Every Horch head in the banquet hall turned toward one of the vertices of the tetrahedron, where the diners were scrambling to get out of the way. They needed to, for what entered was a procession.
First came a fighting machine in full combat alert, backing into the room with its weapons trained on what followed. That was a couple: a Christmas tree chained to a creature with spindly legs and arms and a head like a jack-o'-lantern. Another fighting machine brought up the rear, also with dead aim on the captive.
I knew what she was at once.
I was in the presence of one of the Others. One of Dopey's Beloved Leaders. A member of the species that, at this very moment, was casually deciding whether it would be more advantageous to annihilate everyone I knew and loved, or turn them into abject slaves.
When Pirrzghiz put one worried arm on me I realized I was shaking. I gave her a nod to reassure her, but I couldn't stop.
I wasn't the only one affected. For most of the Horch this poor captive was old news, but not for Beert. His neck and both arms were stretched out toward her, frozen motionless, and his little snake mouth was open in shock.
The Greatmother made that choking, staccato sound that was a Horch laugh. "Well, Djabeertapritch," she said, delighted with her effect. "How do you like your surprise? Would you like to speak to her? Ask her some questions about how it feels to be a captive, as you were to her people?"
He managed to make a slow, negative shake of his head, but that was it. The female Beloved Leader was not so reluctant. She turned that great, round, scarecrow head toward Beert and spoke through her huge teeth. "I excrete into the mouth of your Great-mother," she said in a shrill, piping, venomous voice. "I will do the same to all of you when the Eschaton comes and you organisms are all shrieking in pain as we trample you under our feet."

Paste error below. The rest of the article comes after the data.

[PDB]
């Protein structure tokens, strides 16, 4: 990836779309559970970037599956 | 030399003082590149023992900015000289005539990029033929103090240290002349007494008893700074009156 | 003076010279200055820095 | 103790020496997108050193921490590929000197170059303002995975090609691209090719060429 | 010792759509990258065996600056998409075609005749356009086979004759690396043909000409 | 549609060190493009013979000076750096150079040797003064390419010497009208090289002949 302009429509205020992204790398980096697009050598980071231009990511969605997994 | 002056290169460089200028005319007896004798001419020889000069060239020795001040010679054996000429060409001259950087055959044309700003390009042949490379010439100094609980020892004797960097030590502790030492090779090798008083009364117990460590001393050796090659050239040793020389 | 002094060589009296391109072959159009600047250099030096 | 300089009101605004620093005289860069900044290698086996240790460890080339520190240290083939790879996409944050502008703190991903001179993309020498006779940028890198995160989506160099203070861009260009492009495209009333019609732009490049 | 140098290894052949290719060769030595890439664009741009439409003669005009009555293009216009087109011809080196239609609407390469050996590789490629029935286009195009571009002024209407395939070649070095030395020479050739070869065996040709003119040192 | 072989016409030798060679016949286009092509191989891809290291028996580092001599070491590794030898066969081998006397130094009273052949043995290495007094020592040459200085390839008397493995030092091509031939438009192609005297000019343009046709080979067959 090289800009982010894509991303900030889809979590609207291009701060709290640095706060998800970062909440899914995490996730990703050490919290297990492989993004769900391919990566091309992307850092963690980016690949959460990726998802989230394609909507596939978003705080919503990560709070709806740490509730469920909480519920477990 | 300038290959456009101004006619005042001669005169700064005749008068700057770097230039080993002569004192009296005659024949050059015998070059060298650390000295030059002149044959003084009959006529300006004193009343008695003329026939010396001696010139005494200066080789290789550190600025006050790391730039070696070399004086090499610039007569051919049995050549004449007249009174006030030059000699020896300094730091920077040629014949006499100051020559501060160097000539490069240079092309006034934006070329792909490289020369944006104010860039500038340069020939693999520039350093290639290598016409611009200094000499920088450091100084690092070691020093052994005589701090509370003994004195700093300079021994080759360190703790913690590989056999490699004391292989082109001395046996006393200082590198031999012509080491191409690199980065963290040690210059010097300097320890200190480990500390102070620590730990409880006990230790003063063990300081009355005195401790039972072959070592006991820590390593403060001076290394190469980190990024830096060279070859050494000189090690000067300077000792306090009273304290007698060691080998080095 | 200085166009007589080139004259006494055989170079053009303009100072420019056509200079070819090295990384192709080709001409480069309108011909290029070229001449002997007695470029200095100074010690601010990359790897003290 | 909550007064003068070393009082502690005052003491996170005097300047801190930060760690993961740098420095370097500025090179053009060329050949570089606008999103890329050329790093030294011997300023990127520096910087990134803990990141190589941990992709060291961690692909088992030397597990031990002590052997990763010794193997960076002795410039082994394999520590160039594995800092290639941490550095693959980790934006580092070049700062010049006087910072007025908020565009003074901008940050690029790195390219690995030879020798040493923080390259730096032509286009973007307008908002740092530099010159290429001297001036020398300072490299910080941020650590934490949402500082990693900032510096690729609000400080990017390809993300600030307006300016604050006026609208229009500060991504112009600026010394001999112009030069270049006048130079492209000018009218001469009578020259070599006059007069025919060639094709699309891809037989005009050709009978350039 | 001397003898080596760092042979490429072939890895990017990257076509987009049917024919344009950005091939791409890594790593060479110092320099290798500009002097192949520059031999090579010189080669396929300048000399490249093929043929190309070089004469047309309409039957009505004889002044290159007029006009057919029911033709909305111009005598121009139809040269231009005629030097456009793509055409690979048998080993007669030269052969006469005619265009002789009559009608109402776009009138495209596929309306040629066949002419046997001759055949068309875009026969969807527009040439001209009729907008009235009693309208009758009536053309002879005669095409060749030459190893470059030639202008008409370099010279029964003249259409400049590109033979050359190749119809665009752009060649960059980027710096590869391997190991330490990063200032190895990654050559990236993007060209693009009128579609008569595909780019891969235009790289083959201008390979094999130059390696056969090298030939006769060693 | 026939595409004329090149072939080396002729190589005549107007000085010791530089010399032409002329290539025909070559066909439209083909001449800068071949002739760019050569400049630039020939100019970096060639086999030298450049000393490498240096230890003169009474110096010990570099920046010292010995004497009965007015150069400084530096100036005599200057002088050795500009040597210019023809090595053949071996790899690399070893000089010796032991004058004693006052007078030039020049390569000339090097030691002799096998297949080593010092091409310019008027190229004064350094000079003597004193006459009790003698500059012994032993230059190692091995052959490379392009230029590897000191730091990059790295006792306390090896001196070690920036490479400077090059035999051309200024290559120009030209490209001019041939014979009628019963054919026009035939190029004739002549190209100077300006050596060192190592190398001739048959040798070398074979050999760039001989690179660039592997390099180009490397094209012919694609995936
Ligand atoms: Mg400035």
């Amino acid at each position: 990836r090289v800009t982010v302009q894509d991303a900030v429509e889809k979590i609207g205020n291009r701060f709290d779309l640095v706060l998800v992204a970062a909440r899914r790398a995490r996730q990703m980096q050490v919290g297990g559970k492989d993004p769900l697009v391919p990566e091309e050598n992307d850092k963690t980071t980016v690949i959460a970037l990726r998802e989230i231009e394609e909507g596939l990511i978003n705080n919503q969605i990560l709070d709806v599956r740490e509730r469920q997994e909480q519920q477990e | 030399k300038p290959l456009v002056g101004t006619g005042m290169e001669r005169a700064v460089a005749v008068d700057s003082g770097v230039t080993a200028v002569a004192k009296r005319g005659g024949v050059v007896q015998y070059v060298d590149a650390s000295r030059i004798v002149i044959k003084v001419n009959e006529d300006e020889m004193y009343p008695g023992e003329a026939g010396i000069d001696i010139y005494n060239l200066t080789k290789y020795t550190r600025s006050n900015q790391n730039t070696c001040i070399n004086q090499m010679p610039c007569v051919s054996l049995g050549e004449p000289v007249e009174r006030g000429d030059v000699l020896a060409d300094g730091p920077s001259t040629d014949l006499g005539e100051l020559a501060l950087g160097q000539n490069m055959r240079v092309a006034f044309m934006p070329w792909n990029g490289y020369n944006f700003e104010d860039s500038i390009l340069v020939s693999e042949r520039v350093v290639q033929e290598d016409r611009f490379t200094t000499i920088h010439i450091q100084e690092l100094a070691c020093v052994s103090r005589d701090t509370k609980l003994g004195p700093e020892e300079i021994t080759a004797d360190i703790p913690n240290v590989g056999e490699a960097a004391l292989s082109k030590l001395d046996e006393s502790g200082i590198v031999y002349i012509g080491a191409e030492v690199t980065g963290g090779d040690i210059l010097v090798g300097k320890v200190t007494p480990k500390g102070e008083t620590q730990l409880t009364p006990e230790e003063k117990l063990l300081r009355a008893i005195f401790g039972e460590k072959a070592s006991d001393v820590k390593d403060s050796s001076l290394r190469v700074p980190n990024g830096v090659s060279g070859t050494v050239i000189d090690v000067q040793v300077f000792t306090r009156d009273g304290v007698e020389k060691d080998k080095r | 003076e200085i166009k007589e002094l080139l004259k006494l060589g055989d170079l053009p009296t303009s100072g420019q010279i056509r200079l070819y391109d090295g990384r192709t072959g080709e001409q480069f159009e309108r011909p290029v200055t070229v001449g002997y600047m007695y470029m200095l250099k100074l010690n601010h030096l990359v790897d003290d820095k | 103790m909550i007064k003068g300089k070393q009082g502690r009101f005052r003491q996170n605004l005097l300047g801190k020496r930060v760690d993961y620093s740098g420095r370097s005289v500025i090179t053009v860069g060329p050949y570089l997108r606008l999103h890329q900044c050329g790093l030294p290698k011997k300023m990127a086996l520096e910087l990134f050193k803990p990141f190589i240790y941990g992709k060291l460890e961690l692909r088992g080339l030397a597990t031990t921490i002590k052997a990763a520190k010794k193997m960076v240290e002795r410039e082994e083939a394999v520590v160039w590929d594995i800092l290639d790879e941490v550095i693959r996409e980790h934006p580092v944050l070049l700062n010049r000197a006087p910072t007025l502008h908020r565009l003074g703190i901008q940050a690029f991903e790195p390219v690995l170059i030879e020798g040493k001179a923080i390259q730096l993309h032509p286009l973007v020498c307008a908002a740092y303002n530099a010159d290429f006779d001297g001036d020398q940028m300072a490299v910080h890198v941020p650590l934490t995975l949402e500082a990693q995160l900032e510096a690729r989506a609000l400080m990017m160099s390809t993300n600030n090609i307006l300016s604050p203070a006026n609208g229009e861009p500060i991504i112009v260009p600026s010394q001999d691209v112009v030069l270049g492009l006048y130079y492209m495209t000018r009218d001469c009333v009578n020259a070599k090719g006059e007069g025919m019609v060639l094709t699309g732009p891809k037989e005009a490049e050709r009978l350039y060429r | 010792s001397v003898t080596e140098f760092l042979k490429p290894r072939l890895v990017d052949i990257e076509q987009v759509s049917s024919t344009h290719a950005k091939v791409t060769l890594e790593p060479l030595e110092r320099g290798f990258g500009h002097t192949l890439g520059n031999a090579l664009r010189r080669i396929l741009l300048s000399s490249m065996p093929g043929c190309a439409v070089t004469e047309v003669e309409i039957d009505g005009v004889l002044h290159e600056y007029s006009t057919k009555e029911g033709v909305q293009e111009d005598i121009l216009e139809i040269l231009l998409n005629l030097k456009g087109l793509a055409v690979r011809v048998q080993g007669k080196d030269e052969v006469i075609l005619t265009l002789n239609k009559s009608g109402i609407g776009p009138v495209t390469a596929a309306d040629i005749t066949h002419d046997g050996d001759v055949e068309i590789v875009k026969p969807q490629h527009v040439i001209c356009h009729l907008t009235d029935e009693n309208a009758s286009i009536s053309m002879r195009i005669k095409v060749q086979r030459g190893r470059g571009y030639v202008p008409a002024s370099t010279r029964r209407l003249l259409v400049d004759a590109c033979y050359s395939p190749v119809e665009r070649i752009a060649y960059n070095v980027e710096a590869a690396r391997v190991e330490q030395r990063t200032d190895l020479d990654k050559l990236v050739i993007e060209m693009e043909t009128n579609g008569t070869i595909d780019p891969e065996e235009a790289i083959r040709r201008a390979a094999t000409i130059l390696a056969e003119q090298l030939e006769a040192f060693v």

She was speaking perfect Horch, far better than Beert's farm-boy drawl. I saw the reason: one of those ribbed, golden scabs tucked under the swell of the pumpkin where it joined the skinny neck. When she leaned forward to hiss at Beert, I saw, too, that the last link of the chain that held her to the Christmas tree had actually been grafted into her flesh. They were taking no chances with this representative of the ultimate enemy.
The Greatmother was switching her head about ominously. I thought for a moment there was going to be a major hissing match between the two of them, if not something more physical. Beert prevented it. He spoke up.
"Prisoner," he said, "the Greatmother called you a fool, but you are an even bigger fool than you know. You will not win. We Horch are stronger and braver and wiser than you, and even the lower species are going to rise against you." He turned to the Greatmother. "Have I permission to speak now?"
She graciously waved her neck in assent, and he began to talk. I hung there in suspense, almost dreading to hear what he was going to say.
He began, "I speak to you from the belly, revered Greatmother, and to all you Horch of the Four and Ones. I am Djabeertapritch of the Two Eights, which is no more."
That was a letdown for me, right there. Beert wasn't delivering any casual talk, it was an oration! I was willing to bet that the son of a bitch had been rehearsing it to himself all along. Discouraged, I slumped back, waiting for him to get to a point, but I was the only one in the room who felt that way. Every one of the Horch had stopped their foolery and were listening with their little mouths wide-open.
Beert seemed to intend to give the whole history of his nest: "When the Horch came to the Two Eights they slew us by the sixteens of sixteens of sixteens, most cruelly and treacherously…" Well, I had heard all of that. And about how the survivors had been taken to the prison planet, and what happened to them there. However, the Four and Ones were eating it up. They hissed and moaned when he spoke of how people from their nest had been studied and used for experimental purposes, and when he came to their rescue by the Eight Plus Threes there were scattered cheers.